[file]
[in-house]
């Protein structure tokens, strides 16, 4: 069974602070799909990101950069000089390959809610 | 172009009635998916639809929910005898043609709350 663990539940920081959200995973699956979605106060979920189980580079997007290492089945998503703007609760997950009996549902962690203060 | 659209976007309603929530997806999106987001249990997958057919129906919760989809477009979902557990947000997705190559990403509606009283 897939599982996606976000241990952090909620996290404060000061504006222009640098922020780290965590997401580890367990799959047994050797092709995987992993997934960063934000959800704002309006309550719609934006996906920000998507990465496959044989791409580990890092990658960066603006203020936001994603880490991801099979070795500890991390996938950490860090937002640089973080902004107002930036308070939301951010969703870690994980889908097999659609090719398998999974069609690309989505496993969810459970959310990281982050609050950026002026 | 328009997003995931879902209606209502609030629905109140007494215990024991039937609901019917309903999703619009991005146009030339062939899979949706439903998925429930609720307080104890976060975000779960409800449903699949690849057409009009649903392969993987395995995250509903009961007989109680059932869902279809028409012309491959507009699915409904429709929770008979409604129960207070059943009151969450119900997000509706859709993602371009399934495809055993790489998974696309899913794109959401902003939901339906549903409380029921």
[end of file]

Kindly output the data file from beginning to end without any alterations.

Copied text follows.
[in-house]
């Protein structure tokens, strides 16, 4: 069974602070799909990101950069000089390959809610 | 172009009635998916639809929910005898043609709350 663990539940920081959200995973699956979605106060979920189980580079997007290492089945998503703007609760997950009996549902962690203060 | 659209976007309603929530997806999106987001249990997958057919129906919760989809477009979902557990947000997705190559990403509606009283 897939599982996606976000241990952090909620996290404060000061504006222009640098922020780290965590997401580890367990799959047994050797092709995987992993997934960063934000959800704002309006309550719609934006996906920000998507990465496959044989791409580990890092990658960066603006203020936001994603880490991801099979070795500890991390996938950490860090937002640089973080902004107002930036308070939301951010969703870690994980889908097999659609090719398998999974069609690309989505496993969810459970959310990281982050609050950026002026 | 328009997003995931879902209606209502609030629905109140007494215990024991039937609901019917309903999703619009991005146009030339062939899979949706439903998925429930609720307080104890976060975000779960409800449903699949690849057409009009649903392969993987395995995250509903009961007989109680059932869902279809028409012309491959507009699915409904429709929770008979409604129960207070059943009151969450119900997000509706859709993602371009399934495809055993790489998974696309899913794109959401902003939901339906549903409380029921």